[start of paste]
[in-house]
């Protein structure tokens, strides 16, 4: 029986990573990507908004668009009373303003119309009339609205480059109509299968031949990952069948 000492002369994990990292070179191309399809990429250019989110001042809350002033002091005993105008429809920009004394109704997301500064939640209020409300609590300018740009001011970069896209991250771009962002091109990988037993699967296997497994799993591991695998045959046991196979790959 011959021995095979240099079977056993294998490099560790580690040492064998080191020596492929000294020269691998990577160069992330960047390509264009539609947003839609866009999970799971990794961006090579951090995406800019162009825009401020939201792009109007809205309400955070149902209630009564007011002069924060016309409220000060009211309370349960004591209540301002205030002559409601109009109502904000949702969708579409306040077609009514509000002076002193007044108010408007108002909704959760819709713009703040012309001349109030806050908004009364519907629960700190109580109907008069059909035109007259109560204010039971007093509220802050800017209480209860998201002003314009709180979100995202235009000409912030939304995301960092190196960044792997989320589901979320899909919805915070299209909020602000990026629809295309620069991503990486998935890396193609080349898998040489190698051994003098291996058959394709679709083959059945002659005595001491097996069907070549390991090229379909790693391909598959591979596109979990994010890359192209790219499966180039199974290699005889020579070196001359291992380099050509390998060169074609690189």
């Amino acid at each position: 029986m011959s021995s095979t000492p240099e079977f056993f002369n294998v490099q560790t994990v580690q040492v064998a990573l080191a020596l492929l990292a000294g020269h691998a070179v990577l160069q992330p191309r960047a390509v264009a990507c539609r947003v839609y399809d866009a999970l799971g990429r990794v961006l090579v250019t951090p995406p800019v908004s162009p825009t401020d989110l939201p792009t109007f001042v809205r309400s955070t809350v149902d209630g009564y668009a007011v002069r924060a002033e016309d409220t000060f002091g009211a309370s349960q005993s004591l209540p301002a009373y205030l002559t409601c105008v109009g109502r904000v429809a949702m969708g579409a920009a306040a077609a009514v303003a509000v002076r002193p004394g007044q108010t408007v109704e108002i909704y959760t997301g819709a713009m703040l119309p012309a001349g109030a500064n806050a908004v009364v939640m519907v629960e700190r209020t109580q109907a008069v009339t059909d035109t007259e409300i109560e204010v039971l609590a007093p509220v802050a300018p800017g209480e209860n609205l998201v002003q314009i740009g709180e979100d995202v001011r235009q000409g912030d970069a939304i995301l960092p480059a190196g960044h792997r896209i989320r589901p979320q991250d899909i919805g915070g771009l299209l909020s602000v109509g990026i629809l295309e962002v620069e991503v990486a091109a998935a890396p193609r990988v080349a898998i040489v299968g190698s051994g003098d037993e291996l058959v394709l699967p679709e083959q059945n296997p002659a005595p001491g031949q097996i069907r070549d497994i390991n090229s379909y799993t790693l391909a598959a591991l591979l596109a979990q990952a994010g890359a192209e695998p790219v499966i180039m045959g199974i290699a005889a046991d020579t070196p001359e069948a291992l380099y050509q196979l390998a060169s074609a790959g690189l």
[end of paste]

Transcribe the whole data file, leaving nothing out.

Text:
[in-house]
């Protein structure tokens, strides 16, 4: 029986990573990507908004668009009373303003119309009339609205480059109509299968031949990952069948 000492002369994990990292070179191309399809990429250019989110001042809350002033002091005993105008429809920009004394109704997301500064939640209020409300609590300018740009001011970069896209991250771009962002091109990988037993699967296997497994799993591991695998045959046991196979790959 011959021995095979240099079977056993294998490099560790580690040492064998080191020596492929000294020269691998990577160069992330960047390509264009539609947003839609866009999970799971990794961006090579951090995406800019162009825009401020939201792009109007809205309400955070149902209630009564007011002069924060016309409220000060009211309370349960004591209540301002205030002559409601109009109502904000949702969708579409306040077609009514509000002076002193007044108010408007108002909704959760819709713009703040012309001349109030806050908004009364519907629960700190109580109907008069059909035109007259109560204010039971007093509220802050800017209480209860998201002003314009709180979100995202235009000409912030939304995301960092190196960044792997989320589901979320899909919805915070299209909020602000990026629809295309620069991503990486998935890396193609080349898998040489190698051994003098291996058959394709679709083959059945002659005595001491097996069907070549390991090229379909790693391909598959591979596109979990994010890359192209790219499966180039199974290699005889020579070196001359291992380099050509390998060169074609690189």
């Amino acid at each position: 029986m011959s021995s095979t000492p240099e079977f056993f002369n294998v490099q560790t994990v580690q040492v064998a990573l080191a020596l492929l990292a000294g020269h691998a070179v990577l160069q992330p191309r960047a390509v264009a990507c539609r947003v839609y399809d866009a999970l799971g990429r990794v961006l090579v250019t951090p995406p800019v908004s162009p825009t401020d989110l939201p792009t109007f001042v809205r309400s955070t809350v149902d209630g009564y668009a007011v002069r924060a002033e016309d409220t000060f002091g009211a309370s349960q005993s004591l209540p301002a009373y205030l002559t409601c105008v109009g109502r904000v429809a949702m969708g579409a920009a306040a077609a009514v303003a509000v002076r002193p004394g007044q108010t408007v109704e108002i909704y959760t997301g819709a713009m703040l119309p012309a001349g109030a500064n806050a908004v009364v939640m519907v629960e700190r209020t109580q109907a008069v009339t059909d035109t007259e409300i109560e204010v039971l609590a007093p509220v802050a300018p800017g209480e209860n609205l998201v002003q314009i740009g709180e979100d995202v001011r235009q000409g912030d970069a939304i995301l960092p480059a190196g960044h792997r896209i989320r589901p979320q991250d899909i919805g915070g771009l299209l909020s602000v109509g990026i629809l295309e962002v620069e991503v990486a091109a998935a890396p193609r990988v080349a898998i040489v299968g190698s051994g003098d037993e291996l058959v394709l699967p679709e083959q059945n296997p002659a005595p001491g031949q097996i069907r070549d497994i390991n090229s379909y799993t790693l391909a598959a591991l591979l596109a979990q990952a994010g890359a192209e695998p790219v499966i180039m045959g199974i290699a005889a046991d020579t070196p001359e069948a291992l380099y050509q196979l390998a060169s074609a790959g690189l």